"If you’ve never, ever known what it’s like to step up to a mirror and be confronted by discouragement, God bless you. I am not one of those girls. And neither, apparently, is Dawn Richard ," writes Janelle Harris
The Write or die Chick reflects on the life and impact of Maya Angelou.
My life is like graffiti: kind of funky and offbeat, plenty rough and unrefined, but there’s a definitive poetry to it. It’s beautiful in an unconventional way. It’s all I’ve got. And I’m darned if I’m not going to stop rushing through it and start fully appreciating it.
"We are in a seemingly turned up state of conflict about who is and isn’t feminist enough. It’s bell hooks vs. Beyonce, it’s natural girls vs. permed chicks, it’s womanism vs. Black feminism and quite honestly, it’s distracting," writes Janelle Harris.
"Nas did his part. Now the rest of us creatives just have to find a way to do ours," writes Janelle Harris.
Entrepreneurs Cheryl Wood and Rosetta Thurman share tips on how you can become a masterful relationship-builder.
A hefty student loan tab makes The Write or Die chick question whether or not we're actually better off then our parents.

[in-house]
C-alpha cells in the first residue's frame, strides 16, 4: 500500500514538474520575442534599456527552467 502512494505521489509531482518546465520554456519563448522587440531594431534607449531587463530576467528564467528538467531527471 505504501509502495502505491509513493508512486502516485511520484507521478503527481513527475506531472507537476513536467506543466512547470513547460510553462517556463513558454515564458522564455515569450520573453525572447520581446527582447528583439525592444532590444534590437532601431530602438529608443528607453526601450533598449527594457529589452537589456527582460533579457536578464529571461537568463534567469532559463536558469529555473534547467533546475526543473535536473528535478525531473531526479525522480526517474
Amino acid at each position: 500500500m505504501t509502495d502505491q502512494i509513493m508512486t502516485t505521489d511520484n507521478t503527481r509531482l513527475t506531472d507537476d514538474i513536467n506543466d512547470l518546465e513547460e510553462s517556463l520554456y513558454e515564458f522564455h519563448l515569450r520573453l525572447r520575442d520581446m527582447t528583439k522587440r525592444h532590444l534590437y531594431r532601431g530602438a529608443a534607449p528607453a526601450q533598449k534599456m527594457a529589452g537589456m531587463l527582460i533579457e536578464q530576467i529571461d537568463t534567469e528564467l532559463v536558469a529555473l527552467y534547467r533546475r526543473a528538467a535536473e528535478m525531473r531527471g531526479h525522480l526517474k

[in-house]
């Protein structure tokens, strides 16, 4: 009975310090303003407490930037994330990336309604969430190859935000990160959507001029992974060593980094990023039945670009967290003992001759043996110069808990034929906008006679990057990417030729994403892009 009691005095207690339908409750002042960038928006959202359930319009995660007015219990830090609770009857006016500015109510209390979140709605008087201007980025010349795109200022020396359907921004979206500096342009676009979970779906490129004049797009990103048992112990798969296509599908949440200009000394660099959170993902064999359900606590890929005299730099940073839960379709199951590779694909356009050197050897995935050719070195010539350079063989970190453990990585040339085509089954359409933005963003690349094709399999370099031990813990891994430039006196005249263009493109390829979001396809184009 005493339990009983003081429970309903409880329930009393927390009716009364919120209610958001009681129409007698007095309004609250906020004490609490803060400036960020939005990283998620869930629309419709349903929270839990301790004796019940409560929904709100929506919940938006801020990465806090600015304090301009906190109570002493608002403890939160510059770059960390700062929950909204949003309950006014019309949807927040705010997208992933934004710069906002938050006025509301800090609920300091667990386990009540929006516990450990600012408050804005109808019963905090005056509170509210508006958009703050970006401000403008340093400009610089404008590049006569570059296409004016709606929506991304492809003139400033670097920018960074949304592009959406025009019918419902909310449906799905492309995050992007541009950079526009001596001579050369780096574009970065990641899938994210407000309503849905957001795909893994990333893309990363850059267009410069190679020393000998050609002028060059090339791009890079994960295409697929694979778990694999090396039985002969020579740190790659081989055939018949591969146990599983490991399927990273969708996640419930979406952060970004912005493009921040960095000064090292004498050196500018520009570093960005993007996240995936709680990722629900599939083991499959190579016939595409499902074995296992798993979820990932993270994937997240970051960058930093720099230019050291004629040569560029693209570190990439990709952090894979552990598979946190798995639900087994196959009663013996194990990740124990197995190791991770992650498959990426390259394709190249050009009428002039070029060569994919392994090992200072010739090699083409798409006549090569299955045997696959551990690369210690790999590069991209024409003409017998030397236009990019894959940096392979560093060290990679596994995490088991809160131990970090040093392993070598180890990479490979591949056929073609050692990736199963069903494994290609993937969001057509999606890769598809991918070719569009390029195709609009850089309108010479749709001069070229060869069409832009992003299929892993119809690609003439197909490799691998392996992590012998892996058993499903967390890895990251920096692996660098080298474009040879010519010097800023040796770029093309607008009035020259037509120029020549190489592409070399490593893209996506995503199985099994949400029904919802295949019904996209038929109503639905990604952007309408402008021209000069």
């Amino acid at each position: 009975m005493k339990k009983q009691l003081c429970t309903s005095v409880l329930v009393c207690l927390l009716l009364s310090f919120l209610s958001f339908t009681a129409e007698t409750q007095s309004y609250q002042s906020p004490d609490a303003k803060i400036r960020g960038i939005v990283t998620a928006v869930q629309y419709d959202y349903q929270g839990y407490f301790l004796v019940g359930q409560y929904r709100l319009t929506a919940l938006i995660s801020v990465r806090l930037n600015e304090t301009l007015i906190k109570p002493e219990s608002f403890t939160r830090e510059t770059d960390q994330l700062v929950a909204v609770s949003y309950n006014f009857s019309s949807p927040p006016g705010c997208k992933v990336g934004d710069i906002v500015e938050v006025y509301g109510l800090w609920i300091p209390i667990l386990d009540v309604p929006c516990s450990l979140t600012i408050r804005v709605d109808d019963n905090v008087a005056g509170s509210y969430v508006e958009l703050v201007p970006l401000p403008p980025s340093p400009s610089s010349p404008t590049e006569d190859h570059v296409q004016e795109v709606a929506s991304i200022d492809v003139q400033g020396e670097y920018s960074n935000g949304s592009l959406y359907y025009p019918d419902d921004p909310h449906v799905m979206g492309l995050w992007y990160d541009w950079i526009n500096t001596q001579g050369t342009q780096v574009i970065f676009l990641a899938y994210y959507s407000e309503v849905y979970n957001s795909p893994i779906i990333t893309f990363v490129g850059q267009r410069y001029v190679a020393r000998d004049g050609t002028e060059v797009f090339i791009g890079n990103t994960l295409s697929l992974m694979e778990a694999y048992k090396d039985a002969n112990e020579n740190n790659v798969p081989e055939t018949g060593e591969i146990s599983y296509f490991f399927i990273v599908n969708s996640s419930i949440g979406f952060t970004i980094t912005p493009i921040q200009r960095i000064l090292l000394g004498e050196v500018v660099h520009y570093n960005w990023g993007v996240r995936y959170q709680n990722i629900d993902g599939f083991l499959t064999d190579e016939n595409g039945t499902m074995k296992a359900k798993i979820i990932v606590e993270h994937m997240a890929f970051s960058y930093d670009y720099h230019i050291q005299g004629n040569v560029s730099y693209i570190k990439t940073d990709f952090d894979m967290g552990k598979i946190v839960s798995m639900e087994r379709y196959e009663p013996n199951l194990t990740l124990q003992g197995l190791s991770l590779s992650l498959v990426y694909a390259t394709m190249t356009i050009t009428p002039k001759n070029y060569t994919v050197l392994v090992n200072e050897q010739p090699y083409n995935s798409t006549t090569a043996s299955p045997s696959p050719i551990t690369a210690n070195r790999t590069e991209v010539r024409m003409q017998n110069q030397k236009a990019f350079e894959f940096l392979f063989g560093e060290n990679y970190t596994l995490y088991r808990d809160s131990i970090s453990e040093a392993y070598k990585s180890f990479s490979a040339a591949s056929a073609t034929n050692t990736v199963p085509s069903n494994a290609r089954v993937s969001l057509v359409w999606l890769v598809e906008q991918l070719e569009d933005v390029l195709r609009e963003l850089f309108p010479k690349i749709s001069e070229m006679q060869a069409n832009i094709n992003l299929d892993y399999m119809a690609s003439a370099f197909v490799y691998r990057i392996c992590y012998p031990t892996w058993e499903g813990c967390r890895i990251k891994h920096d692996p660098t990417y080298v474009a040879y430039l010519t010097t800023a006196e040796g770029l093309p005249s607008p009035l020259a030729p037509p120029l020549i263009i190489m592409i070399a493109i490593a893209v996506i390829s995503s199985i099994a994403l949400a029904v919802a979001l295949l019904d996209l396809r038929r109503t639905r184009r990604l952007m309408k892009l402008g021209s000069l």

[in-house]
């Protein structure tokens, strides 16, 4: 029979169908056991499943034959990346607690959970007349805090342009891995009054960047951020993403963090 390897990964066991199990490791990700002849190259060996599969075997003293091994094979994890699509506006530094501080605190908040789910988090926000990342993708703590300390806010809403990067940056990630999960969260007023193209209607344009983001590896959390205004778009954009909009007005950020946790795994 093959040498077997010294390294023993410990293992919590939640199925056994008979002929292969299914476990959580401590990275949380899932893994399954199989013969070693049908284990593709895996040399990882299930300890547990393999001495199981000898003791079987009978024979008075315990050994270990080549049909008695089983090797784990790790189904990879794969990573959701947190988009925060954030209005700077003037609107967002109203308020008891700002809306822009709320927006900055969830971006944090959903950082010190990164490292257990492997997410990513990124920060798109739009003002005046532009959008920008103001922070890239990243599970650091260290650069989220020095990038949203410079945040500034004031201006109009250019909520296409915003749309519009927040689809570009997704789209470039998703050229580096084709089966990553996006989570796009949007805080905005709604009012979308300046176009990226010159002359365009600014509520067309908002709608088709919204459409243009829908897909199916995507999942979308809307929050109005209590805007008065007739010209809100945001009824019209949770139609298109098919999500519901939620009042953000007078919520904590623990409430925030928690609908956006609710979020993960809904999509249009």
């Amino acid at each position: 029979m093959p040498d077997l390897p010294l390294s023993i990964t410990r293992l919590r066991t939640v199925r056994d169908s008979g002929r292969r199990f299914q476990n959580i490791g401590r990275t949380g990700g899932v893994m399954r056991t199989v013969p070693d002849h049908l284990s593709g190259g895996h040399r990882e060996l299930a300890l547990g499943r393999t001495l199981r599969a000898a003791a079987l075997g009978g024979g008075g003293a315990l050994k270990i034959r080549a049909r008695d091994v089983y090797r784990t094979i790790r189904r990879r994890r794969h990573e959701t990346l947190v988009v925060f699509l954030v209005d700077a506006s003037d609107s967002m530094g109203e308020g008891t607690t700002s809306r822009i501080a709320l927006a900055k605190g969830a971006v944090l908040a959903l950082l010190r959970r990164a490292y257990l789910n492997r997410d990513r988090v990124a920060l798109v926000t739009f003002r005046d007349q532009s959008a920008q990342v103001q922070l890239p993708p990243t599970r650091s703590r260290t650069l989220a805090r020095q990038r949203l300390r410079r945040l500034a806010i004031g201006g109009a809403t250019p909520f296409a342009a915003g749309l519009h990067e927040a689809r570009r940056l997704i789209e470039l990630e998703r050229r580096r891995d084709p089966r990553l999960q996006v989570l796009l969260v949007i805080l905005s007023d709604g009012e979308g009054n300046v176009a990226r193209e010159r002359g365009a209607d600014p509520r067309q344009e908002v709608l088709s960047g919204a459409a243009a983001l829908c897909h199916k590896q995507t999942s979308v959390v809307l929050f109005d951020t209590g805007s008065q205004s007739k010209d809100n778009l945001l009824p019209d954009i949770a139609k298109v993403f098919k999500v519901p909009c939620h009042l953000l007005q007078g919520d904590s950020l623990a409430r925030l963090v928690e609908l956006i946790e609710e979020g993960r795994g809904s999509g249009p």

Life itself is a blessing. Not many folks will argue with that. That blessing is enriched, however, when the person on the receiving end of it has the physical and mental health to fully enjoy it. The following individuals—some of them medically trained, some of them social activists—are cheerleaders for Black women to be their healthiest selves so they can live their happiest, most active and energetic lives.
Without the day-to-day exemplification of protection and appreciation of love, it’s just another L-word.
"If you're not dreaming your best and biggest dream, asking for less than what He wants for you, God will say 'No.'"
Janelle Harris sounds off on the Vanessa VanDyke hair controversy, discusses the responsibility of school administrators to promote self-love in Black children.